I could feel my teeth grinding, but I continued reading the recovered documents.


A tattered document, presumably a part of a larger manuscript. The text was written neatly, though much of it was faded. An excerpt from this piece, titled “Chapter 20 – Hand of Arzad” read as follows:

“The Hand of Arzad grew to become the most popular festival on Starkman Prime, so beloved was this day of rest granted by Arzad Hamri. On this day, Hamri presided as pastor of religious services, in which most of the Starkmanir attended. His sermons from these festivals were collected and distributed among the tribe, often used by the elders to educate the young people of the importance of benevolence and good grace to people of all stations.

The theme of Arzad’s sermons was almost always of the inherent dignity of the Starkmanir, their precious qualities, and the hope of salvation through servitude. This message did not fall on deaf ears, and many ambitious, young Starkmanir took his words as inspiration for independence and rebellion against the greater Amarr Empire, though Arzad was always able to quell the burgeoning pride and self-esteem of the slaves. ‘Salvation comes through servitude, the grace of your masters, the dignity of your being’, was Arzad’s common response, his refrain found throughout his sermons.”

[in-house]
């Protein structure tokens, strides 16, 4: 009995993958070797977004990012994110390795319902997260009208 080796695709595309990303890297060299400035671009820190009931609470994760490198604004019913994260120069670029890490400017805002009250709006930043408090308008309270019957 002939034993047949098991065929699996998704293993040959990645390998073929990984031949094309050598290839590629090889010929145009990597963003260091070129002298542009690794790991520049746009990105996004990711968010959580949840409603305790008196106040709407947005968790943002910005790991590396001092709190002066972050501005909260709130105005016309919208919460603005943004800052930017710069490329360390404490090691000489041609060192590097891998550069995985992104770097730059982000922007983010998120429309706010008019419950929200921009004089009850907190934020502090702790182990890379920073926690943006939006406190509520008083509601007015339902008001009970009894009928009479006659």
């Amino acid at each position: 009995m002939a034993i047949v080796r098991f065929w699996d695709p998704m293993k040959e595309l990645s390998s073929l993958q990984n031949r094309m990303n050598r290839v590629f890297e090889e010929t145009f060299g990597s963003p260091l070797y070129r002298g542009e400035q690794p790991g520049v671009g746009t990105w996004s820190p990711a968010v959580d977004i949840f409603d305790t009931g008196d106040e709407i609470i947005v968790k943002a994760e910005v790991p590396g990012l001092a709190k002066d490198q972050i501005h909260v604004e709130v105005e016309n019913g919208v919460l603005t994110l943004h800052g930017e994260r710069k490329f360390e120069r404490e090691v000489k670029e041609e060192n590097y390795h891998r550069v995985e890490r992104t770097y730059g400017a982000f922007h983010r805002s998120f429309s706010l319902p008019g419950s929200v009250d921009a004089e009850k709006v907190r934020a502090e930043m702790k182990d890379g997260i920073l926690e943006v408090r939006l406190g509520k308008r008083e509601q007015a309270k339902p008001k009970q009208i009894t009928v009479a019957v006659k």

I snickered. It almost seemed that Arzad, self-proclaimed ‘saviour’ of the Starkmanir, was having trouble keeping his ‘people’ in check. I anxiously read the next document.